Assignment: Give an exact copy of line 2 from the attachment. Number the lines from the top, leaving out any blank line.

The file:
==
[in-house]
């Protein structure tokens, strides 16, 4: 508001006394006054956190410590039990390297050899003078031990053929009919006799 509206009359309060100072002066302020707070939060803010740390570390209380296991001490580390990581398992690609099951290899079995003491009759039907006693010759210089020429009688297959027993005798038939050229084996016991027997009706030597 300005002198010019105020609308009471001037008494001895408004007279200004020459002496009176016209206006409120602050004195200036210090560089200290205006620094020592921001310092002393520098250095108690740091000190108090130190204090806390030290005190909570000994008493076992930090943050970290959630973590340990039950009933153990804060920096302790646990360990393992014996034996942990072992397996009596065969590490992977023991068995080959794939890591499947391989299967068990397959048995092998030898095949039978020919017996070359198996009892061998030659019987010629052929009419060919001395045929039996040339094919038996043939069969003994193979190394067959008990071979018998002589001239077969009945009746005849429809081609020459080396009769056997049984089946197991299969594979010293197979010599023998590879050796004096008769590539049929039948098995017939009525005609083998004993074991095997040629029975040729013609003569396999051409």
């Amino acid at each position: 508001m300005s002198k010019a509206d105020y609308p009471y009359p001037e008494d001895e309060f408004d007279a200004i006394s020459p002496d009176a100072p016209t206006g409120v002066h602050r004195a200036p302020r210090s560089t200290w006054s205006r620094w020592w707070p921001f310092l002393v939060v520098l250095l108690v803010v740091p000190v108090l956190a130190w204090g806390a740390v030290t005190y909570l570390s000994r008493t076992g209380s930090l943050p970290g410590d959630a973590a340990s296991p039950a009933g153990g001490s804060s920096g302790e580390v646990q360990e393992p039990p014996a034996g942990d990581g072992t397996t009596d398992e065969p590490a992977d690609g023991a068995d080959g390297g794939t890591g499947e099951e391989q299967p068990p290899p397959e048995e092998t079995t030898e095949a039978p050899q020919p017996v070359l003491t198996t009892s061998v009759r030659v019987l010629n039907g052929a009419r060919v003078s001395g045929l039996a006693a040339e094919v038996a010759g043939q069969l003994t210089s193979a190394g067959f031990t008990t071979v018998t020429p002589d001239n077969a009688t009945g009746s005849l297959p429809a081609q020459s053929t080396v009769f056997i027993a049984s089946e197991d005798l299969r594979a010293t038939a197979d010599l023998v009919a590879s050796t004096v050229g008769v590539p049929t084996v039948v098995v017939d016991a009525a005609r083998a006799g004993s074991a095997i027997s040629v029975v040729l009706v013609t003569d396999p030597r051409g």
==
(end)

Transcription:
């Protein structure tokens, strides 16, 4: 508001006394006054956190410590039990390297050899003078031990053929009919006799 509206009359309060100072002066302020707070939060803010740390570390209380296991001490580390990581398992690609099951290899079995003491009759039907006693010759210089020429009688297959027993005798038939050229084996016991027997009706030597 300005002198010019105020609308009471001037008494001895408004007279200004020459002496009176016209206006409120602050004195200036210090560089200290205006620094020592921001310092002393520098250095108690740091000190108090130190204090806390030290005190909570000994008493076992930090943050970290959630973590340990039950009933153990804060920096302790646990360990393992014996034996942990072992397996009596065969590490992977023991068995080959794939890591499947391989299967068990397959048995092998030898095949039978020919017996070359198996009892061998030659019987010629052929009419060919001395045929039996040339094919038996043939069969003994193979190394067959008990071979018998002589001239077969009945009746005849429809081609020459080396009769056997049984089946197991299969594979010293197979010599023998590879050796004096008769590539049929039948098995017939009525005609083998004993074991095997040629029975040729013609003569396999051409």